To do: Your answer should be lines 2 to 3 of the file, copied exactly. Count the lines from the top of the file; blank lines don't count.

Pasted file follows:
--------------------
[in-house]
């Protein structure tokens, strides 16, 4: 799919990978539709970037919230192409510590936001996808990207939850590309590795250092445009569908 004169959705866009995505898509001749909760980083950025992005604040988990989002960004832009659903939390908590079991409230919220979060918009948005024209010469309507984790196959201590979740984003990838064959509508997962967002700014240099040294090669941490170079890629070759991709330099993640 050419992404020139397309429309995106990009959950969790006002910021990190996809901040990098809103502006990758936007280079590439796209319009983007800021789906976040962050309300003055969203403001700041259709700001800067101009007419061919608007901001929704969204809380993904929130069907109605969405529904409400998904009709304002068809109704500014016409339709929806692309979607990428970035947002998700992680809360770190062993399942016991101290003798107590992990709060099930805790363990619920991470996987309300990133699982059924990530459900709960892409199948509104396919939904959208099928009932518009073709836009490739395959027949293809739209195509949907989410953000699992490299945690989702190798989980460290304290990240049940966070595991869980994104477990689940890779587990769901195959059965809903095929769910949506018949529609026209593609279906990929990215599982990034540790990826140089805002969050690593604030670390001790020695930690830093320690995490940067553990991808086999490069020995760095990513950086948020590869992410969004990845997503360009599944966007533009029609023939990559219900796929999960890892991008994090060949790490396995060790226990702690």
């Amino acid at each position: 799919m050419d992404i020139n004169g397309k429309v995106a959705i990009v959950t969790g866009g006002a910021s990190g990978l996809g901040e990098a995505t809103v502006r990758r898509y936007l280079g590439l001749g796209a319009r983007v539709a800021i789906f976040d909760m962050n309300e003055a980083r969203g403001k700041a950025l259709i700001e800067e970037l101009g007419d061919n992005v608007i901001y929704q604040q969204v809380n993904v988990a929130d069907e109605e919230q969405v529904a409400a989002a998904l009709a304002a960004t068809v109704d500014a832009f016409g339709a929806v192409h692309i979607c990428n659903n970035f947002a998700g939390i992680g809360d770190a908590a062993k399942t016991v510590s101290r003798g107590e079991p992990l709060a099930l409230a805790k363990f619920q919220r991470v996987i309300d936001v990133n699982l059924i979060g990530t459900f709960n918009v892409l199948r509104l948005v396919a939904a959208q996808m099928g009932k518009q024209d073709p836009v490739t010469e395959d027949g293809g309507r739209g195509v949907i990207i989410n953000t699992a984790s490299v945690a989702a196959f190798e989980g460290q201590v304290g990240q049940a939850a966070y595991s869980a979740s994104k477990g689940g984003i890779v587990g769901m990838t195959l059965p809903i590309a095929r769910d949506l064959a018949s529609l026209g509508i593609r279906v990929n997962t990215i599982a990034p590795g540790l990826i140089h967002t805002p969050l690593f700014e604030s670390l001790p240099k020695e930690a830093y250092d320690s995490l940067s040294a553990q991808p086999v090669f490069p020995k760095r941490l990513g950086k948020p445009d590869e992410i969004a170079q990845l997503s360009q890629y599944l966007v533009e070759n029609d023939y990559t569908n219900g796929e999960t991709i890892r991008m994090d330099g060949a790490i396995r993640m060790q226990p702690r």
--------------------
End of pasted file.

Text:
């Protein structure tokens, strides 16, 4: 799919990978539709970037919230192409510590936001996808990207939850590309590795250092445009569908 004169959705866009995505898509001749909760980083950025992005604040988990989002960004832009659903939390908590079991409230919220979060918009948005024209010469309507984790196959201590979740984003990838064959509508997962967002700014240099040294090669941490170079890629070759991709330099993640 050419992404020139397309429309995106990009959950969790006002910021990190996809901040990098809103502006990758936007280079590439796209319009983007800021789906976040962050309300003055969203403001700041259709700001800067101009007419061919608007901001929704969204809380993904929130069907109605969405529904409400998904009709304002068809109704500014016409339709929806692309979607990428970035947002998700992680809360770190062993399942016991101290003798107590992990709060099930805790363990619920991470996987309300990133699982059924990530459900709960892409199948509104396919939904959208099928009932518009073709836009490739395959027949293809739209195509949907989410953000699992490299945690989702190798989980460290304290990240049940966070595991869980994104477990689940890779587990769901195959059965809903095929769910949506018949529609026209593609279906990929990215599982990034540790990826140089805002969050690593604030670390001790020695930690830093320690995490940067553990991808086999490069020995760095990513950086948020590869992410969004990845997503360009599944966007533009029609023939990559219900796929999960890892991008994090060949790490396995060790226990702690």
């Amino acid at each position: 799919m050419d992404i020139n004169g397309k429309v995106a959705i990009v959950t969790g866009g006002a910021s990190g990978l996809g901040e990098a995505t809103v502006r990758r898509y936007l280079g590439l001749g796209a319009r983007v539709a800021i789906f976040d909760m962050n309300e003055a980083r969203g403001k700041a950025l259709i700001e800067e970037l101009g007419d061919n992005v608007i901001y929704q604040q969204v809380n993904v988990a929130d069907e109605e919230q969405v529904a409400a989002a998904l009709a304002a960004t068809v109704d500014a832009f016409g339709a929806v192409h692309i979607c990428n659903n970035f947002a998700g939390i992680g809360d770190a908590a062993k399942t016991v510590s101290r003798g107590e079991p992990l709060a099930l409230a805790k363990f619920q919220r991470v996987i309300d936001v990133n699982l059924i979060g990530t459900f709960n918009v892409l199948r509104l948005v396919a939904a959208q996808m099928g009932k518009q024209d073709p836009v490739t010469e395959d027949g293809g309507r739209g195509v949907i990207i989410n953000t699992a984790s490299v945690a989702a196959f190798e989980g460290q201590v304290g990240q049940a939850a966070y595991s869980a979740s994104k477990g689940g984003i890779v587990g769901m990838t195959l059965p809903i590309a095929r769910d949506l064959a018949s529609l026209g509508i593609r279906v990929n997962t990215i599982a990034p590795g540790l990826i140089h967002t805002p969050l690593f700014e604030s670390l001790p240099k020695e930690a830093y250092d320690s995490l940067s040294a553990q991808p086999v090669f490069p020995k760095r941490l990513g950086k948020p445009d590869e992410i969004a170079q990845l997503s360009q890629y599944l966007v533009e070759n029609d023939y990559t569908n219900g796929e999960t991709i890892r991008m994090d330099g060949a790490i396995r993640m060790q226990p702690r």